Selecting filtration equipment is the combined result of many considerations. In addition to removing undesirable material from a liquid stream, the filtration method selected must also satisfy other requirements. Installed costs must be weighed against operating costs. Waste disposal costs must be considered. Is continuous flow a requirement of the application, or can the filtration equipment be operated intermittently? Is worker exposure to the process liquid during filter cleaning or replacement a problem? These and other factors must be weighed to ensure the right filtration method is implemented for a given application.
Before selecting a filter for a particular application, ask yourself the following questions:
1. What is the quality of filtration required?
2. What are the conditions (flow, pressure, temperature) of the process?
3. Is it a continuous or batch process? How large is the batch volume?
4. What are the material characteristics of the solids being removed? (How large are the particles? Is the material hazardous? Can the material being removed be recycled back into the process stream at another point?)
5. What are the waste disposal costs? How often do bags or cartridges need to be replaced? Can the waste volume be reduced or eliminated by switching to a different filtration method? Disposal costs for used bags and cartridges are about half of the purchase price. And with hazardous liquids, disposal cost can easily exceed the purchase price. When comparing a bag or cartridge filtration system with a self-cleaning system with permanent, fixed media, these disposal costs should be included in the comparison.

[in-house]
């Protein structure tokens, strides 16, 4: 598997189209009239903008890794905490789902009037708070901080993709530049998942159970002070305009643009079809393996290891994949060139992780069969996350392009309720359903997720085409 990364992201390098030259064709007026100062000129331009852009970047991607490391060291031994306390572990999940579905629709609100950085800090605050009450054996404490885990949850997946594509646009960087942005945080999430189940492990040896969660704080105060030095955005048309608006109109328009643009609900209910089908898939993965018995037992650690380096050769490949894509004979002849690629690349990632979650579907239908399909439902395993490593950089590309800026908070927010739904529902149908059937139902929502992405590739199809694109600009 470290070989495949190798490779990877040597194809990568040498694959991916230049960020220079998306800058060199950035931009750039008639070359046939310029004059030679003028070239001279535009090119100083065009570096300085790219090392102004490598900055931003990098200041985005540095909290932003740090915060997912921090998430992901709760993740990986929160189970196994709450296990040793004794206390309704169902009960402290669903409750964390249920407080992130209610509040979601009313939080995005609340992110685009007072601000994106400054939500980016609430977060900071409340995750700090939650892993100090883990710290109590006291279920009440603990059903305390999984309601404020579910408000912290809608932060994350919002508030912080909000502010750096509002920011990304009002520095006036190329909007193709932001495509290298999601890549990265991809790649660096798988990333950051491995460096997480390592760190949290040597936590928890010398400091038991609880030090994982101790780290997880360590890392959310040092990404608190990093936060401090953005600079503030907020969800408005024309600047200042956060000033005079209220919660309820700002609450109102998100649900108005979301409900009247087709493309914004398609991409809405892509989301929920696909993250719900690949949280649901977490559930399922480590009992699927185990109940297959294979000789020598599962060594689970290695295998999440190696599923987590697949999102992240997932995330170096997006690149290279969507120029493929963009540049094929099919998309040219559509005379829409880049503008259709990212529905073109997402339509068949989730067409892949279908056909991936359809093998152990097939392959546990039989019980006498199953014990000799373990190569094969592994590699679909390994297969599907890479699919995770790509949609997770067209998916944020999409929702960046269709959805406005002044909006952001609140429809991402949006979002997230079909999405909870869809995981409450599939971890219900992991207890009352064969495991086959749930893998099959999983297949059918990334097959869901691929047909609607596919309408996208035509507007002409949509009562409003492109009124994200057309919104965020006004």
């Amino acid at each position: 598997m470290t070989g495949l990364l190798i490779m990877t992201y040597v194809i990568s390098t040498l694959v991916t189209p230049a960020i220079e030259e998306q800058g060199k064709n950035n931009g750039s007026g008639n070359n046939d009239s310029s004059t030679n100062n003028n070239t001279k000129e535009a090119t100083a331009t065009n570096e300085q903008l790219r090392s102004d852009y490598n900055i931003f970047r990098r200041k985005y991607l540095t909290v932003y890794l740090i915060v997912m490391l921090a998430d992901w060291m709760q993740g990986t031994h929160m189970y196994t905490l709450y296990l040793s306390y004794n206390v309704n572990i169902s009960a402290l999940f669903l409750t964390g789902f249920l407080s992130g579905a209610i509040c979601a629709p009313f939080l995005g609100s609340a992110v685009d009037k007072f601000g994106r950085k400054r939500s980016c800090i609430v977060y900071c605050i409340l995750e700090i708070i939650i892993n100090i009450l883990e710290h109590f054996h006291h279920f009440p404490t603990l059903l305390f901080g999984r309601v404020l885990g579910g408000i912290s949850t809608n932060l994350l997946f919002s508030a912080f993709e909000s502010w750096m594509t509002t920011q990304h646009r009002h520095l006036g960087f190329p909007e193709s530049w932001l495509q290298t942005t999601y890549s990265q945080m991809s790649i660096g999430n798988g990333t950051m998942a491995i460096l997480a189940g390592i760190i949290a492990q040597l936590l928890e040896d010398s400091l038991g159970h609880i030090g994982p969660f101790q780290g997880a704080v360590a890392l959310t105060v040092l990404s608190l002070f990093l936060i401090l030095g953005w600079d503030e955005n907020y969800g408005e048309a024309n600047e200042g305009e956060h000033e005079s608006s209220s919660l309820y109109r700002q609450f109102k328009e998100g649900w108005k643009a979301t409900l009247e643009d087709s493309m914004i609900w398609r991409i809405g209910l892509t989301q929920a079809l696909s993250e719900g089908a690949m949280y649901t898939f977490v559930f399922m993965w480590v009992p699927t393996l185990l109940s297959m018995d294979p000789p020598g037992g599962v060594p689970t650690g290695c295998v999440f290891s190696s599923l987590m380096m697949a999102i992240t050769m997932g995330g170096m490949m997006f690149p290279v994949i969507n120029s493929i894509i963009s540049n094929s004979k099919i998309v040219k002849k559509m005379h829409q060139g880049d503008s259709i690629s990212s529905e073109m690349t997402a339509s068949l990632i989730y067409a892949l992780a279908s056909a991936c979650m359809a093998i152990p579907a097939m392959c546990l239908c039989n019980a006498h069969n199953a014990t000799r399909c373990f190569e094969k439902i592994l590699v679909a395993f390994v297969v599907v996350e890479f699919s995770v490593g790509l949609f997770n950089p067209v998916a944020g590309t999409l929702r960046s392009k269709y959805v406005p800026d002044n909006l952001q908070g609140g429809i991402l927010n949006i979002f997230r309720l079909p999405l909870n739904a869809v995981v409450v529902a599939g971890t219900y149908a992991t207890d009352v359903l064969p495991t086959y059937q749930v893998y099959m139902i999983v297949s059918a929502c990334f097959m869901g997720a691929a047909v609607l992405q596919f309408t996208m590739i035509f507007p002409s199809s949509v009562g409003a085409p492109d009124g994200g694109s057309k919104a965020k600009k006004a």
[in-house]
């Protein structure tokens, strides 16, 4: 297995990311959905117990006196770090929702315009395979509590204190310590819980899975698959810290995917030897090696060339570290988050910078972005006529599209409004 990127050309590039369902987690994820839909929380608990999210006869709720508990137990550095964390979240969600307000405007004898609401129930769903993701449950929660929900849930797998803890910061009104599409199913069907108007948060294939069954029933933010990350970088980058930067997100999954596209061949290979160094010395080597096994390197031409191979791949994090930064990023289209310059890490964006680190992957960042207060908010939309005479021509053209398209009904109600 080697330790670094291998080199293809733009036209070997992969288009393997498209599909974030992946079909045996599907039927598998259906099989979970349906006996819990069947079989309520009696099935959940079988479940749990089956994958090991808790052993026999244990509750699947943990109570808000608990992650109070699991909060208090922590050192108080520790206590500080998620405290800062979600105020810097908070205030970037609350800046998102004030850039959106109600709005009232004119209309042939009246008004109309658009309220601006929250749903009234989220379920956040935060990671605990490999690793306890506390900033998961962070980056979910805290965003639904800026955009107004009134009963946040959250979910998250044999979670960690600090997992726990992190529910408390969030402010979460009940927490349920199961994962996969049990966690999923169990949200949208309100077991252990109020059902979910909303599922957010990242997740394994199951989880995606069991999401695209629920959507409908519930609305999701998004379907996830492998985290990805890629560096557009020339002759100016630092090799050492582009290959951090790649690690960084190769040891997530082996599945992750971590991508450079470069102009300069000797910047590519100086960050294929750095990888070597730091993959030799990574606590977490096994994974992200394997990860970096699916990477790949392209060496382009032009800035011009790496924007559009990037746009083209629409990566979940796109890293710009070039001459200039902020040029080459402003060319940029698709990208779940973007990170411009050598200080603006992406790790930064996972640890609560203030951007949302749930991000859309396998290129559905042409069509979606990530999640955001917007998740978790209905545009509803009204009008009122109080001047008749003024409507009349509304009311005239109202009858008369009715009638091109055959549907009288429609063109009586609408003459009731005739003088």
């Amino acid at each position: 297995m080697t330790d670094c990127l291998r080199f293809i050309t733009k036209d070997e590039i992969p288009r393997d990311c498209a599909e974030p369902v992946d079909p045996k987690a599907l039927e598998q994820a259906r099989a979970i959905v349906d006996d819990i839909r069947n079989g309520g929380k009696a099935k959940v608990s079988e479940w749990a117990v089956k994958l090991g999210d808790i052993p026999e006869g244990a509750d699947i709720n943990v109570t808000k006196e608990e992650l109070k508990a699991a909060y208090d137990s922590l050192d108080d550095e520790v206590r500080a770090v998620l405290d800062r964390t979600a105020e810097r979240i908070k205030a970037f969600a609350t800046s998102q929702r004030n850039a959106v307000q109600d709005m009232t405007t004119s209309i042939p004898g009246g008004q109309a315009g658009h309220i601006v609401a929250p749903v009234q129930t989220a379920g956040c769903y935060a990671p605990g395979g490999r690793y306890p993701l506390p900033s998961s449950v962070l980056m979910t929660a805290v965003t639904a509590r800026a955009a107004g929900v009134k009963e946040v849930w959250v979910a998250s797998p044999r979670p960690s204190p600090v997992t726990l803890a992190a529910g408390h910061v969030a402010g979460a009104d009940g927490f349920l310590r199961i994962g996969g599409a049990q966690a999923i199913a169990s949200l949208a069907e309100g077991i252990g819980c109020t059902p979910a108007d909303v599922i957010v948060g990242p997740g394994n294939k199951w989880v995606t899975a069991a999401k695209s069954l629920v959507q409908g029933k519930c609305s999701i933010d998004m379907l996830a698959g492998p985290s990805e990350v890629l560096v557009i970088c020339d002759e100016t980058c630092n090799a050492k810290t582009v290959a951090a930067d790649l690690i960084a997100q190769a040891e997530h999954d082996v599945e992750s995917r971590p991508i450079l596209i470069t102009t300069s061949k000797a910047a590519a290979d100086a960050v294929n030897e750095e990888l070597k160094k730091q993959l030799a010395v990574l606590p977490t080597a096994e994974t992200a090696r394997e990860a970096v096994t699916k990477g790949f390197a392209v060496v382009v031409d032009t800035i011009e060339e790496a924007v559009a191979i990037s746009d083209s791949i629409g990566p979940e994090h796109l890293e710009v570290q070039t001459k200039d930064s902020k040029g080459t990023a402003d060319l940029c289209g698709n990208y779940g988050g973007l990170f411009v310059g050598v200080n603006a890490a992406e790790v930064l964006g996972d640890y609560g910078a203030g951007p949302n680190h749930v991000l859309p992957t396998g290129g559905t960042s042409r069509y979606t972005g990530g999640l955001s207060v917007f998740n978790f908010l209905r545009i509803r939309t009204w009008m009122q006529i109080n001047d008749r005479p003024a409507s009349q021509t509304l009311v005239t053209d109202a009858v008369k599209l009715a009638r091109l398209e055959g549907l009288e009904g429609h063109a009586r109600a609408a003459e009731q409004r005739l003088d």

6. What are the labor and downtime costs for filter or cartridge replacement? Can downtime be minimized by switching to a different filtration method?
Careful consideration when choosing a liquid filtration system will offer numerous potential benefits. A wise filter selection can minimize process downtime; reduce or eliminate waste disposal costs; limit worker exposure to the process liquid; reduce maintenance time and expense; and improve product quality. Therefore, it is important to review all the available filtration options and identify potential areas where adding or upgrading filtration can provide cost savings.
Chris Rau has 15 years of filtration industry experience, including product development, application engineering and laboratory roles. He now manages the new product development teams for filtration hardware, replaceable filter media, and measurement systems within Eaton’s Filtration division.